Market Nervous About Life After QE
The stock market has operated with Fed assistance for a lengthy period relative to historical standards. Wednesday, the Fed sent a message they intend to stay on the taper path, which creates uncertainty. From Bloomberg:
It was the first meeting without a dissent since June 2011, showing the tapering strategy has brought together policy makers concerned the Fed's record $4.1 trillion balance sheet risks causing asset price bubbles with those who, like Vice Chairman Yellen, say more needs to be done to reduce unemployment. "The Fed is staying the course," said Guy Berger, an economist at RBS Securities Inc. in Stamford, Connecticut. "The hurdle for backing away from the implicit stair-step taper that they've suggested, which we view as roughly $10 billion per month, and winding down the program in September, is pretty high."
Aggregate Opinion Sets Asset Prices
The market's pricing mechanism, based on the aggregate opinion of every investor around the globe, allows us to compare economic confidence in late 2007 to the present day. If you prefer, a more direct way to say it is charts enable us to monitor the conviction that stocks will push higher relative to the conviction that stocks will fall. The aggregate investor opinion is based on the aggregate interpretation of the economy, earnings, Fed policy, etc. The previous sentence helps us understand the concept that the fundamentals are reflected in the charts.
2007 vs. 2014
The S&P 500, or price, is like an economic poll where investors vote with their wallets. The blue line in the charts below is the 50-day moving average, which is used to filter out day-to-day volatility, allowing us to focus on the intermediate-term trend of investor confidence. It is easy to see the present state of economic/market confidence is much healthier than it was in 2007 (compare the first chart to the second). However, the 2014 flat 50-day (see orange line) speaks to a relatively evenly matched battle between bullish economic conviction and bearish economic conviction.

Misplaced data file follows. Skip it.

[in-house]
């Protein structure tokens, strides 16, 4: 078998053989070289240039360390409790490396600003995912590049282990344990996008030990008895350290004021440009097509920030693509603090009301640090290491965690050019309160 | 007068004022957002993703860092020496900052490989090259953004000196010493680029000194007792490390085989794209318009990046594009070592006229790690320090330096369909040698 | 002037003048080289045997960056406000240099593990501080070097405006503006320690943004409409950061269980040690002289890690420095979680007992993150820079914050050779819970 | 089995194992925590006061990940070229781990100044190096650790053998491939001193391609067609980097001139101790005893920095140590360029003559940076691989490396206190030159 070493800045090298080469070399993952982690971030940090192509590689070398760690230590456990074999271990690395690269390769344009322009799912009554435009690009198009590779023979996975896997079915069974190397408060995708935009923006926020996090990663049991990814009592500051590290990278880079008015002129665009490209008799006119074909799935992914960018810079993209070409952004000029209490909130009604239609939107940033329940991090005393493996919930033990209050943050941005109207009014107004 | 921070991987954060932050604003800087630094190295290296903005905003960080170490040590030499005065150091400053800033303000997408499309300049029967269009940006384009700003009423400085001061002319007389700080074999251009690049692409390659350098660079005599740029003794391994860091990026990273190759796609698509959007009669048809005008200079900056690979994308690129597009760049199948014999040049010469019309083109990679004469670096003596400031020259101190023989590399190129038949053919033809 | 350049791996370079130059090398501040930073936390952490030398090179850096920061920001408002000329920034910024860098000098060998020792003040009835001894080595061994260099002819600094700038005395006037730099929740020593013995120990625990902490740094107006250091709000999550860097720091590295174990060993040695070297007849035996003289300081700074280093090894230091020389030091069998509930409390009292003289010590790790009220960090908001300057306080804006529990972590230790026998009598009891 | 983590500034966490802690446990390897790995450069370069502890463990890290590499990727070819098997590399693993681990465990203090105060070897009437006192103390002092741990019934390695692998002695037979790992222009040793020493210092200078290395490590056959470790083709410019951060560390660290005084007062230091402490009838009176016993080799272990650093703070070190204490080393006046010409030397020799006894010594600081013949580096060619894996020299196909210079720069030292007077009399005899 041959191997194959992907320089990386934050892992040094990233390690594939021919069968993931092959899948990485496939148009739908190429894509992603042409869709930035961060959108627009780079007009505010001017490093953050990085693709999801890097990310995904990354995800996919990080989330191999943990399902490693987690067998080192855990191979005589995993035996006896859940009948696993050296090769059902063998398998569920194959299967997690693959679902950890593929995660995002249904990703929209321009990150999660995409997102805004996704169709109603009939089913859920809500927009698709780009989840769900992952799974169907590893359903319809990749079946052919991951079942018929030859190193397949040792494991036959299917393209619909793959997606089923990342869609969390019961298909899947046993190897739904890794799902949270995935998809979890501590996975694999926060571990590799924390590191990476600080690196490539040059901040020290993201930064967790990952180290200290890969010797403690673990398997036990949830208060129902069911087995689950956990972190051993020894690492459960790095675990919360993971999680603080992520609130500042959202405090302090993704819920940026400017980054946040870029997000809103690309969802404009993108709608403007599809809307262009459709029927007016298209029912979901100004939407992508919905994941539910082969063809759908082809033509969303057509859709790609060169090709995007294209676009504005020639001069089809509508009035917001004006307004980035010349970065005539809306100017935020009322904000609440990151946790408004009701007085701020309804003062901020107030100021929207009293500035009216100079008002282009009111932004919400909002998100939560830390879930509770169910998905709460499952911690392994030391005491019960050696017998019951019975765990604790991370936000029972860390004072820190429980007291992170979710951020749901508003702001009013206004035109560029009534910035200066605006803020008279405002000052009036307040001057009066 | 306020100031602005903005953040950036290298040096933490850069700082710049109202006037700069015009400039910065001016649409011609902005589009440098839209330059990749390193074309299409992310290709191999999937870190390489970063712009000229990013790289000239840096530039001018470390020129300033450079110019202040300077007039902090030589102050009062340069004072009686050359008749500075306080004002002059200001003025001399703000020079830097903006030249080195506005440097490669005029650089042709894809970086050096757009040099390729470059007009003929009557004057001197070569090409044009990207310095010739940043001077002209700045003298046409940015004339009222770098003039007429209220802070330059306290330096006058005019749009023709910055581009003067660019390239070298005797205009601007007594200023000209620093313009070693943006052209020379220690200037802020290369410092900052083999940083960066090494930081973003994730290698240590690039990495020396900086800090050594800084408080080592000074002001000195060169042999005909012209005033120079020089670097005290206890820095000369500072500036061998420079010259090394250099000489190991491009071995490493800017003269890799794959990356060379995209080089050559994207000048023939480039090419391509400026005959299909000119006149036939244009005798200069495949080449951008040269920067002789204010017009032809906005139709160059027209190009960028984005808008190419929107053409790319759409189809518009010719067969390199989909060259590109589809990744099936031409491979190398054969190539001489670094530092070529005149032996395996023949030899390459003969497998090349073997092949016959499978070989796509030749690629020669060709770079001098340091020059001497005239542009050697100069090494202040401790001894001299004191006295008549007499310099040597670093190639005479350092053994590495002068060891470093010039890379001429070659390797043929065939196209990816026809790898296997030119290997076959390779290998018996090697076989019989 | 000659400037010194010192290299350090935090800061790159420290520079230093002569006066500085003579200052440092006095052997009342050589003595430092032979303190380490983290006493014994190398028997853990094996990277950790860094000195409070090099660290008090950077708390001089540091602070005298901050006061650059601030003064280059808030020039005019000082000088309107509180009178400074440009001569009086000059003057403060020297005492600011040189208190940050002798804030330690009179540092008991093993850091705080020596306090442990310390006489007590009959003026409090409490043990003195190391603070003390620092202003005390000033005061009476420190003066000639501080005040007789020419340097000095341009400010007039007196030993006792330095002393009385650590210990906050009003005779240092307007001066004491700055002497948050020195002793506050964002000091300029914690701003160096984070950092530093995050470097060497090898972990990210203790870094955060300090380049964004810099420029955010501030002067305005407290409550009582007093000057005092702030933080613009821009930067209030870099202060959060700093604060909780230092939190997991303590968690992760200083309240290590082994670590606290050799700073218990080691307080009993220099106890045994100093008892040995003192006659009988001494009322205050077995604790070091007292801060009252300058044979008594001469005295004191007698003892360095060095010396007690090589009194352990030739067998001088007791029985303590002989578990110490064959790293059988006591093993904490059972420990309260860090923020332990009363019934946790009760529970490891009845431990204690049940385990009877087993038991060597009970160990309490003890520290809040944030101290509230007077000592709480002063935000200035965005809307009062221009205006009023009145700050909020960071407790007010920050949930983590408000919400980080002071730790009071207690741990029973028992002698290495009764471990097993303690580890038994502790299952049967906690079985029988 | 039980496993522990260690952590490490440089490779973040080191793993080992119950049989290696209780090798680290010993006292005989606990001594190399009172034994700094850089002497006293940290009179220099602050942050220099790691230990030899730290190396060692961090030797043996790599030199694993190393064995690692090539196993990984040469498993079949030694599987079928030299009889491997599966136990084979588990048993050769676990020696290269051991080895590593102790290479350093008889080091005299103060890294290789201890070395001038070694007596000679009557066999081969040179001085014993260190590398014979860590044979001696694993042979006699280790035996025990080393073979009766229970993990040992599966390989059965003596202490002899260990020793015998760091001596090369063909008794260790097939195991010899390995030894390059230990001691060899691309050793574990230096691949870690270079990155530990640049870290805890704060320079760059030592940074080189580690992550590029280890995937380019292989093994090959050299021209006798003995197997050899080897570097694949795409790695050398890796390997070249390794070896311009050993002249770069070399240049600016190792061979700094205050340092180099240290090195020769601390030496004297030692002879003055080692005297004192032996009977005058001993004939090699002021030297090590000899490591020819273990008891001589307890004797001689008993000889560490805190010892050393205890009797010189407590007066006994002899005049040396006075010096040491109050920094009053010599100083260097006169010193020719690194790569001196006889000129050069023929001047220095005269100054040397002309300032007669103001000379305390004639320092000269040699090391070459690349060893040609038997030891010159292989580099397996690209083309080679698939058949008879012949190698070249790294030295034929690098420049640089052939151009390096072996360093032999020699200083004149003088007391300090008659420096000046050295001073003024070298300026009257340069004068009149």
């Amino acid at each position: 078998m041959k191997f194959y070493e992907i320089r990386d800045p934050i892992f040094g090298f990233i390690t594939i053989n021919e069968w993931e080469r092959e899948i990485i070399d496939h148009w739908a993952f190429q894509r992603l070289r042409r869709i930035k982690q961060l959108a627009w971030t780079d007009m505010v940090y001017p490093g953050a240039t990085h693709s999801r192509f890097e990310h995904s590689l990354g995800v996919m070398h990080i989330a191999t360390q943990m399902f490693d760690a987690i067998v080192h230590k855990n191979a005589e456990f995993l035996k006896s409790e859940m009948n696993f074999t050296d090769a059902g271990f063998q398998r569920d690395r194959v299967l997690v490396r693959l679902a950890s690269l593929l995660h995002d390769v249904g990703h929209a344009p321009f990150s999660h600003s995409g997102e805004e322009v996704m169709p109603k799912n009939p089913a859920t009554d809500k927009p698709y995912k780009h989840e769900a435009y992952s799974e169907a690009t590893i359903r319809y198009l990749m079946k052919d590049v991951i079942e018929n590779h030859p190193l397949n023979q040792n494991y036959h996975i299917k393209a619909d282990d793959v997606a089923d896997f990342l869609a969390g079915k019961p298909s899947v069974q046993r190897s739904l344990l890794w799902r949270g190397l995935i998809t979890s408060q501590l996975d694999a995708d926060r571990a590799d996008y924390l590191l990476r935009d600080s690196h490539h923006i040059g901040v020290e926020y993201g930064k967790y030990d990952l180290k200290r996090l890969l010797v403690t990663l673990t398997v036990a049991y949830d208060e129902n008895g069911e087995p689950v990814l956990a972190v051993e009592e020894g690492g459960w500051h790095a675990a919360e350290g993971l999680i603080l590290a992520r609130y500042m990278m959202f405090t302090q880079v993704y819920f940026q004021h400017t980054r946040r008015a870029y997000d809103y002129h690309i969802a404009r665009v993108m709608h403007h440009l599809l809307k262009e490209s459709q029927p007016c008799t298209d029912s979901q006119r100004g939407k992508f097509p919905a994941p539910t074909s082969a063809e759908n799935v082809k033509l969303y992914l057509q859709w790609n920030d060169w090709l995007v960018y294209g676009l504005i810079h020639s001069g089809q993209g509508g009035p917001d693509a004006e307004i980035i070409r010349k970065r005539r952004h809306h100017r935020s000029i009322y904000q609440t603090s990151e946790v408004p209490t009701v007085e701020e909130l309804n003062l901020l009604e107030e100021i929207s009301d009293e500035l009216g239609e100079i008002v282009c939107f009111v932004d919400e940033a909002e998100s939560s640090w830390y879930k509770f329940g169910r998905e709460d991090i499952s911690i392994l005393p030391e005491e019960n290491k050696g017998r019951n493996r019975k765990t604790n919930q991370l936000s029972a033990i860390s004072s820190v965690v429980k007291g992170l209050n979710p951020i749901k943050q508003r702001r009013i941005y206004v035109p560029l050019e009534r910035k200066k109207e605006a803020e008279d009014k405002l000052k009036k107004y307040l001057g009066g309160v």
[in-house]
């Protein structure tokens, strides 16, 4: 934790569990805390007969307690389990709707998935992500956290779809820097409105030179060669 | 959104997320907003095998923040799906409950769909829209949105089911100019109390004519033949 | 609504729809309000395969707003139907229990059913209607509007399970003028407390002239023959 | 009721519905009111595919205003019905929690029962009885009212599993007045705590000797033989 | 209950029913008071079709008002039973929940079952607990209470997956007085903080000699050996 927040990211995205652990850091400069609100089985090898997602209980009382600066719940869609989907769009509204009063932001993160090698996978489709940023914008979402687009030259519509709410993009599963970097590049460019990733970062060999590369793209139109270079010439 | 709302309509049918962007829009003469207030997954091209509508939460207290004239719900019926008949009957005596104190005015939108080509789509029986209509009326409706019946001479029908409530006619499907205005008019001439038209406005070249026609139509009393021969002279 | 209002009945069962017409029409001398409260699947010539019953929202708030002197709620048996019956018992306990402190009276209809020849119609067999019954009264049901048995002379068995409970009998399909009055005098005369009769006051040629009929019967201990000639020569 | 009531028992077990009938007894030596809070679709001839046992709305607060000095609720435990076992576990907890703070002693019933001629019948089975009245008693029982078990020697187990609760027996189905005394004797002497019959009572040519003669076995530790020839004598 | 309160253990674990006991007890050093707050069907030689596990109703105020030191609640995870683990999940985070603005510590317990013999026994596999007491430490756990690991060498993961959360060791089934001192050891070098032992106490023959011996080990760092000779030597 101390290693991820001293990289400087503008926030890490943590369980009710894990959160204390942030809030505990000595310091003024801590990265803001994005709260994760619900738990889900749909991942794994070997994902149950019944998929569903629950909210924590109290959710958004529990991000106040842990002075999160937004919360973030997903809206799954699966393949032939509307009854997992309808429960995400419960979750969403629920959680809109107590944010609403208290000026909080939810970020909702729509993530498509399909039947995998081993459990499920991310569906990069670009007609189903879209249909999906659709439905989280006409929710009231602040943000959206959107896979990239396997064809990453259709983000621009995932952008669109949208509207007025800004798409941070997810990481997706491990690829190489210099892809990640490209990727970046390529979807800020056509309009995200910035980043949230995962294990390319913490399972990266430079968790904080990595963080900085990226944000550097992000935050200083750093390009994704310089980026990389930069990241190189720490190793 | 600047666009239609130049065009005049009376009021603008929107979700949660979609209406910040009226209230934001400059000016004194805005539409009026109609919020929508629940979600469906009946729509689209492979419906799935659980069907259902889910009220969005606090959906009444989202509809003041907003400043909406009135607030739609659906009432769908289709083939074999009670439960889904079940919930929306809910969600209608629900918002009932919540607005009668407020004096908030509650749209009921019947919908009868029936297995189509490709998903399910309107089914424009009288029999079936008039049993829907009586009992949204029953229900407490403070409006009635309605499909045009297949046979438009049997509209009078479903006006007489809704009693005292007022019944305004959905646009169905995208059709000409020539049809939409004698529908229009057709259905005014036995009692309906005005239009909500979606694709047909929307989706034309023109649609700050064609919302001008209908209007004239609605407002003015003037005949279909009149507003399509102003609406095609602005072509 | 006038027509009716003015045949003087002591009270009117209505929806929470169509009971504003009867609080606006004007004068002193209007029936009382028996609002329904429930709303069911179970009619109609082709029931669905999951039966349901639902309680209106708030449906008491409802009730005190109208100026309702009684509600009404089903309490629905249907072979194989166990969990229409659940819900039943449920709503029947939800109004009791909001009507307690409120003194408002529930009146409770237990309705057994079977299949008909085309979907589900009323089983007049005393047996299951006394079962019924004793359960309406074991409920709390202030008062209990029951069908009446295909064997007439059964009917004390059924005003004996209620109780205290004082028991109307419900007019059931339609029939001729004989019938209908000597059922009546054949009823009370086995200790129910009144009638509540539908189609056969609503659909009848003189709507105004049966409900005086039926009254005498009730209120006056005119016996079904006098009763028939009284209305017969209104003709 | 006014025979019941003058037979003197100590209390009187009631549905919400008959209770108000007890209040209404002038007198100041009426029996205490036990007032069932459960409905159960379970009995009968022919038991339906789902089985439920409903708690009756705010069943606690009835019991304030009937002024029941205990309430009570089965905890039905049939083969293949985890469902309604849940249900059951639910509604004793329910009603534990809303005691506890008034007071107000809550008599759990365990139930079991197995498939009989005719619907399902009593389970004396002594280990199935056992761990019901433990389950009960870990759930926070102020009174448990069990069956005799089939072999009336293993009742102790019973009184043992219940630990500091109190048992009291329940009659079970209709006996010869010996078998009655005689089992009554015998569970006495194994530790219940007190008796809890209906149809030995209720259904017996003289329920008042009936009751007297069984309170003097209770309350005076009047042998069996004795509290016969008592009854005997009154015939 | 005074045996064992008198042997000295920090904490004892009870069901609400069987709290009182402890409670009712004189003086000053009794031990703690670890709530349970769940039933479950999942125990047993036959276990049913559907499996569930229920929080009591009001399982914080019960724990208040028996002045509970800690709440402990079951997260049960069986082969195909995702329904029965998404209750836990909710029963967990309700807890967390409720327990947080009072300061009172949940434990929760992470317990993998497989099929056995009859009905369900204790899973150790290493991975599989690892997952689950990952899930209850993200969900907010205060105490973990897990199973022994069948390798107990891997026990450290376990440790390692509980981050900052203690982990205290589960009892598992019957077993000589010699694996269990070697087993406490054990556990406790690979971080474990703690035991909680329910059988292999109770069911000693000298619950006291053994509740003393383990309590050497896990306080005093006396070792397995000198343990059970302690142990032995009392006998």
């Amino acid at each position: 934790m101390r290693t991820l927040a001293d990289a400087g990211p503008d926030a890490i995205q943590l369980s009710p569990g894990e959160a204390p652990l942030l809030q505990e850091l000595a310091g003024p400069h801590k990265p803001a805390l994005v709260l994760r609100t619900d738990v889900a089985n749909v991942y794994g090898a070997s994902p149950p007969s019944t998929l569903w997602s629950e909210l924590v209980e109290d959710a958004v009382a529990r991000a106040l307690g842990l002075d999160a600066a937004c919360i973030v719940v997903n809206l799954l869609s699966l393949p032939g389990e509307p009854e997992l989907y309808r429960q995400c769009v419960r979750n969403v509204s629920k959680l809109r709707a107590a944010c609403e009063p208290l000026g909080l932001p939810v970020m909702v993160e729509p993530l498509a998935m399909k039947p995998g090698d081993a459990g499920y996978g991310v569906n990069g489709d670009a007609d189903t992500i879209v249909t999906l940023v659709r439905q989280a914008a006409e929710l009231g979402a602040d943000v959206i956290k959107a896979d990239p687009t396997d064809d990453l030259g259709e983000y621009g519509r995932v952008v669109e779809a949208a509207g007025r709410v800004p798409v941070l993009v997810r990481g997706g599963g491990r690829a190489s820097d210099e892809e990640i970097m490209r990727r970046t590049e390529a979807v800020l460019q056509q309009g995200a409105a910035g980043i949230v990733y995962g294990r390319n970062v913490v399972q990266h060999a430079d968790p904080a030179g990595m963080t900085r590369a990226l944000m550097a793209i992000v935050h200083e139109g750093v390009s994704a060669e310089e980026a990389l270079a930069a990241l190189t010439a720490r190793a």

Indecisiveness Says "Pay Closer Attention"
Markets eventually migrate one way or another from an indecisive state. Said another way: 50-day moving averages do not stay flat forever. Therefore, it is prudent to have contingency plans in place for a big move in stocks (up or down).
GDP Gives Buyers A Reason To Step In
Bear markets are typically associated with economic contractions. Thursday's GDP numbers did not hint at an imminent recession. Consequently, buyers stepped up to the plate. From Reuters:
Gross domestic product grew at a 3.2 percent annual rate, the Commerce Department said on Thursday, in line with economists' expectations. Consumer spending rose at a 3.3 percent rate, the strongest since the fourth quarter of 2010. Consumer spending, which accounts for more than two-thirds of U.S. economic activity, advanced at a 2 percent pace in the third quarter.
Investment Implications - Flexible Portfolio
Since our market model allocates based on observable evidence, it should not be surprising that an indecisive market produces a mix of stocks (SPY), bonds (TLT) and cash. The S&P 500 is still loitering near the A-B-C-D-E trendline below that has acted as both resistance (red arrows) and support (green arrows).
After Wednesday's sell-off in stocks, we noted the bulls had hope near 1775 on the S&P 500. Below is an updated version of the chart shown Wednesday. Holding above 1775 also keeps the head-and-shoulders pattern covered Tuesday in play.
This chart shows an example of the observable changes we need to see before redeploying cash back into the equity side of the portfolio. Our current allocation allows us to migrate in either direction based on how the market's profile evolves. We still own technology (QQQ) and may consider adding to that stake if things improve. We also have mid-caps (MDY), Germany (EWG), homebuilders (ITB), transports (IYT), health care (XLV) and broad U.S. exposure (VTI) on the list of possible buys. We will let the market's pricing mechanism be our guide.